As many as 320,000 people in the UK are preparing for a social media free month as the first ever 'Scroll Free September' is set to get underway.
Royal Society for Public Health (RSPB) has created a campaign that encourages people to give up or cut back on their social media usage for apps such as Facebook, Twitter and Instagram for 30 days.
The education charity hope those reducing their social media intake will see a positive influence on their mental health, sleep and wellbeing.
The hashtag #ScrollFreeSeptember is being used on Twitter to encourage social media addicts to participate.
RSPB have created a number of plans that can help those taking part to either limit or cut out their scrolling habits.
- Cold Turkey - Participants give up all personal social media accounts for 30 days
- Social Butterfly - Scrollers are to stop using their apps at social events
- Night Owl - No social media after 6pm for the month
- Busy Bee - An attempt to improve productivity by not using social media at school or work
- Sleeping Dog - No scrolling at bedtime to help improve sleep patterns
Those taking part in the challenge can also tailor the plans to suit their lifestyle.
Shirley Cramer CBE, Chief Executive of RSPH, said:
“Scroll Free September is about taking a break and taking notice of the aspects that may be having a more negative impact on your wellbeing – of which we know there are many – and using that knowledge to establish a healthier, more balanced relationship with social media in the future.
"Whether it’s scrolling before bed stopping you sleeping, following aspirational and unattainable accounts denting your self-esteem, or the ever-presence of phones getting in the way of your face-to-face interactions with friends and family, Scroll Free September gives us all the opportunity to identify those negative elements and cut them out for good.”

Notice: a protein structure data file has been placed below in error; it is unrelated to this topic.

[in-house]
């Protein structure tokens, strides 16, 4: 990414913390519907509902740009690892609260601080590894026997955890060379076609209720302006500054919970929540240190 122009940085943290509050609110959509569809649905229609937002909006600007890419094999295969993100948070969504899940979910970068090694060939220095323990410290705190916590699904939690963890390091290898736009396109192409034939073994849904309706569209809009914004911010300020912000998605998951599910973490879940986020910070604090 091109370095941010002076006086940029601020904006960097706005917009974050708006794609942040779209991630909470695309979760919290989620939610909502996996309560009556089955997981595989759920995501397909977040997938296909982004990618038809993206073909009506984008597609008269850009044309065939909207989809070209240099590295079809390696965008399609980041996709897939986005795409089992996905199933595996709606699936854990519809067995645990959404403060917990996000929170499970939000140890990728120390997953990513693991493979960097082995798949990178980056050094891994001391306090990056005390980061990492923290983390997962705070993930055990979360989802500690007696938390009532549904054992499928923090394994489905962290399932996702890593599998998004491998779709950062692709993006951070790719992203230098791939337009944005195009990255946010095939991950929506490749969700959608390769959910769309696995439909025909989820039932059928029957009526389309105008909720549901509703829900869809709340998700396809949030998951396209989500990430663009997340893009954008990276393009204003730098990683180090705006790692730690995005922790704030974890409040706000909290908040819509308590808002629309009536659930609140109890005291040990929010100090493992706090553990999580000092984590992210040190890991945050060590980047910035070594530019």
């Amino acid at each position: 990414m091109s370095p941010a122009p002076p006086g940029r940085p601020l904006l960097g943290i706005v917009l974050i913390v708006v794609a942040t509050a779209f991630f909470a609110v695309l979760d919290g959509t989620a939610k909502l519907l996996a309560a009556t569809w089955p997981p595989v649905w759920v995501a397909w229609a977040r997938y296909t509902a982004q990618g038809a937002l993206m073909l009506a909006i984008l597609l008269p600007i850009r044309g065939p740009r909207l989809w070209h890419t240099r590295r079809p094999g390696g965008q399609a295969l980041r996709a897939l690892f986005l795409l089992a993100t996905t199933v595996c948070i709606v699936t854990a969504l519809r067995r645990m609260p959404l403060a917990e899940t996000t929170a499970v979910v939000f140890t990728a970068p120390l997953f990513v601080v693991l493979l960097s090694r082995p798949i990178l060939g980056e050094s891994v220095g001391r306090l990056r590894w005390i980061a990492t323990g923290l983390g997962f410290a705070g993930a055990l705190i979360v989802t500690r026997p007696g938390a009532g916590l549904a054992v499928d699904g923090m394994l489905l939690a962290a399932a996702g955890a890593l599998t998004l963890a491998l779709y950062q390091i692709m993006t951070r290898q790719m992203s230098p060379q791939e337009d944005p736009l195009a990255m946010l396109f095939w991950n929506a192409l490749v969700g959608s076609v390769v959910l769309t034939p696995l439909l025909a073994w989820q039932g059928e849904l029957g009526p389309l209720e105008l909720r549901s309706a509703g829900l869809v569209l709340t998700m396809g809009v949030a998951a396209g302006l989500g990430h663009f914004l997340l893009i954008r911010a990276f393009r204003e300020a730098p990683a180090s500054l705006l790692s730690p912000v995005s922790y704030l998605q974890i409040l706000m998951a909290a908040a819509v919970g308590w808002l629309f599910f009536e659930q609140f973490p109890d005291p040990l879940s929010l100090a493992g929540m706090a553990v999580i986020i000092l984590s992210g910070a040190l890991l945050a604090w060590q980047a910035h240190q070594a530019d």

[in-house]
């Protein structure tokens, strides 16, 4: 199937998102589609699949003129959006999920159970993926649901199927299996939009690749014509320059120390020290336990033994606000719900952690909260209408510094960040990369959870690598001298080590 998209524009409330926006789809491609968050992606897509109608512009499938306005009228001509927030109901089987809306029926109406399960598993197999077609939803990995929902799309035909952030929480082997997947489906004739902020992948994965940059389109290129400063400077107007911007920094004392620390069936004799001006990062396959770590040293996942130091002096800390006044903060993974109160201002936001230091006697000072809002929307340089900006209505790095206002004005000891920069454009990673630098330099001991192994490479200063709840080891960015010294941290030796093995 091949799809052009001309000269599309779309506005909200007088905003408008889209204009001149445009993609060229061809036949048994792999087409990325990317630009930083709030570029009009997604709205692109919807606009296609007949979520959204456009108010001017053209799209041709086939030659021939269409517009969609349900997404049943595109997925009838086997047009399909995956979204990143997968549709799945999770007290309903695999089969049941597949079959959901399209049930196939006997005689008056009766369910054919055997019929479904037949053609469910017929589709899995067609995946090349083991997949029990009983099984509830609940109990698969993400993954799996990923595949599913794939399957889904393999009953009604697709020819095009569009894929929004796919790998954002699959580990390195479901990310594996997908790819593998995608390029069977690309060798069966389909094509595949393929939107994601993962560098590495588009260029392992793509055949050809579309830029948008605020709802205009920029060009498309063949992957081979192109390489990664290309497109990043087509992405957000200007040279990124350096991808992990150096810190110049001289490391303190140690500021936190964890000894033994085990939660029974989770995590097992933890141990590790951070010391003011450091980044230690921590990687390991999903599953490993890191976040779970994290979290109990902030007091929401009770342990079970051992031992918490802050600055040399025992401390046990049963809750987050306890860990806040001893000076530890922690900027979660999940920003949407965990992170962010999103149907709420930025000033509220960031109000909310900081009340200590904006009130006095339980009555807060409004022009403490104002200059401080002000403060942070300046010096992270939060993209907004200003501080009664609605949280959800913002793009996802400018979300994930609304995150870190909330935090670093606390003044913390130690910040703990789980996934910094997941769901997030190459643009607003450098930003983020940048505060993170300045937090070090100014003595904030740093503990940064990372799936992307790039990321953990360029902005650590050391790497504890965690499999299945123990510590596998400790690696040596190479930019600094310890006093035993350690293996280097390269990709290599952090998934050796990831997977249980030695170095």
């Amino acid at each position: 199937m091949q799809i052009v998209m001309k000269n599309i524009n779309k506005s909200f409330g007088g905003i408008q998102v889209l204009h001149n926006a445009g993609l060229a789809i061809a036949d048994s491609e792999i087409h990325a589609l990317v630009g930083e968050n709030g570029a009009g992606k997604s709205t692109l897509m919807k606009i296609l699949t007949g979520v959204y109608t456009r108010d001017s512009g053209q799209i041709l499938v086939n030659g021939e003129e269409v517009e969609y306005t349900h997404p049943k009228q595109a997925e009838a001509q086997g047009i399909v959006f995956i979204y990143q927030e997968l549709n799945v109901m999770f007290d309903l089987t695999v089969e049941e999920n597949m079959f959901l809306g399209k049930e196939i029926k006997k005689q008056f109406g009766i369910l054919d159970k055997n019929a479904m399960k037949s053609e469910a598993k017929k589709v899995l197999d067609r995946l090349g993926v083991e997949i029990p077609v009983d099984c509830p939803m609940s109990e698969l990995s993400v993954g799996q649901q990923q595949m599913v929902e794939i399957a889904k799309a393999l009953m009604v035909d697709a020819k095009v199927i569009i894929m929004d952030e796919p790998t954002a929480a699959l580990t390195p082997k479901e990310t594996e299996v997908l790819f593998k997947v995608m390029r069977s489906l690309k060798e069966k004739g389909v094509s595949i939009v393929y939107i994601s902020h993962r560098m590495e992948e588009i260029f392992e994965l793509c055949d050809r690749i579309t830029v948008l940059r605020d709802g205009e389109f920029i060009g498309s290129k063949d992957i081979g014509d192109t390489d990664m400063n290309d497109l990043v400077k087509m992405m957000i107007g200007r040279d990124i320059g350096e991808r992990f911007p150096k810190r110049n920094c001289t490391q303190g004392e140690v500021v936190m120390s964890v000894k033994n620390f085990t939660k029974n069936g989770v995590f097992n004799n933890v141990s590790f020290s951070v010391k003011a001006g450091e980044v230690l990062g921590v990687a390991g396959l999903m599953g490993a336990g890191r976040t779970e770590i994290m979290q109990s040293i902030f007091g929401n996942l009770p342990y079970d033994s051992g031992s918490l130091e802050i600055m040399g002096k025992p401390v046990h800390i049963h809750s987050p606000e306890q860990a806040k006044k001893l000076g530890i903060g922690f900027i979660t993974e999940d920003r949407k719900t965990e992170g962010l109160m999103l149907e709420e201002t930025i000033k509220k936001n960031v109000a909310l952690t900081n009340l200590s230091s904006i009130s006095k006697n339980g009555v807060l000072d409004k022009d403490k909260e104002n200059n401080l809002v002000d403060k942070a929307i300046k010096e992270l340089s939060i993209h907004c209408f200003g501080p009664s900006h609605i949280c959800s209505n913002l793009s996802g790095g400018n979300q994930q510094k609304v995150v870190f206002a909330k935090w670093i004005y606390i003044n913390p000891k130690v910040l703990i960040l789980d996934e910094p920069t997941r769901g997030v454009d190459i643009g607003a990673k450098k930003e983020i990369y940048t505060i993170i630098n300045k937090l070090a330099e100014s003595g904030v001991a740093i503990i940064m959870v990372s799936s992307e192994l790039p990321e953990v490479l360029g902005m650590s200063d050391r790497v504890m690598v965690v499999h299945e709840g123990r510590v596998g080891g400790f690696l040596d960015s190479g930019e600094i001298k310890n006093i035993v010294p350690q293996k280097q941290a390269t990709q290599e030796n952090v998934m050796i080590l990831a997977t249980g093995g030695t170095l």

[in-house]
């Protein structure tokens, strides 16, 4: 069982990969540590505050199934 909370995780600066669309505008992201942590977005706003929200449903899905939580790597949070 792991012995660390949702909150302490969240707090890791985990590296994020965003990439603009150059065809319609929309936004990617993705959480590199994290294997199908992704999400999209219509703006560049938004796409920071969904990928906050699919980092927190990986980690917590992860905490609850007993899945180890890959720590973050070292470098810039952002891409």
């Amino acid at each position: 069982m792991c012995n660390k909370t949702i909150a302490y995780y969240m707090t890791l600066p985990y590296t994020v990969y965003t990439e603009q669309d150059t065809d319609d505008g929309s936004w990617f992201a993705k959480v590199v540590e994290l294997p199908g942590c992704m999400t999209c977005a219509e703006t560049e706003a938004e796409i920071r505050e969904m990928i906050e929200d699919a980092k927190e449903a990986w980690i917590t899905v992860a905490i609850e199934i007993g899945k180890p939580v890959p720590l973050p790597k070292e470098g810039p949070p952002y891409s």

A RSPH survey also revealed that almost two thirds of 18-24 year olds think taking part in the social media break would have a positive impact on them personally.
This figure comes after an NHS report revealed that the number of hospital admissions for girls aged 18 and under for self-harm had almost doubled in two decades - leaping from 7,327 in 1997 to to 13,463 in 2017.
Speaking to ITV News, Lara Ferguson, who battled anorexia and self-harm in her teens, said using social media in a negative way fuelled her mental illness.
"For me, it wasn't personally the social media that made me self harm in the first place, but when I was already in that dark place, it kind of acted as the fuel," she said.
"I'd use it in a really negative way. I was looking at hashtags around self harm and that was completely feeding into my illness."
The NSPCC said that 15,376 counselling sessions were given for those struggling with self-harm last year, which equates to 42 per day.
Child psychotherapist Louis Weinstock told ITV News that he feels there is a "clear connection" between self-harming and "the rise in smartphones, social media and digital technology."
- Psychotherapist Louis Weinstock on the link between self-harm and social media
Phone companies are also using digital detoxing as a selling point of their technology.
Apple have created a feature in new operating system iOS 12 that has a new feature called Screen Time to "reduce interruptions and manage Screen Time".
The system allows you to monitor how you use your iPhone and set yourself limits on your social media scrolling time.
Android and Pixel phones have also introduced similar features such as a "wind down" mode that helps you to focus on going to sleep, and settings that also restrict your time on certain apps.
Those who signed up for RSPH's campaign will begin their social media break from 1st September.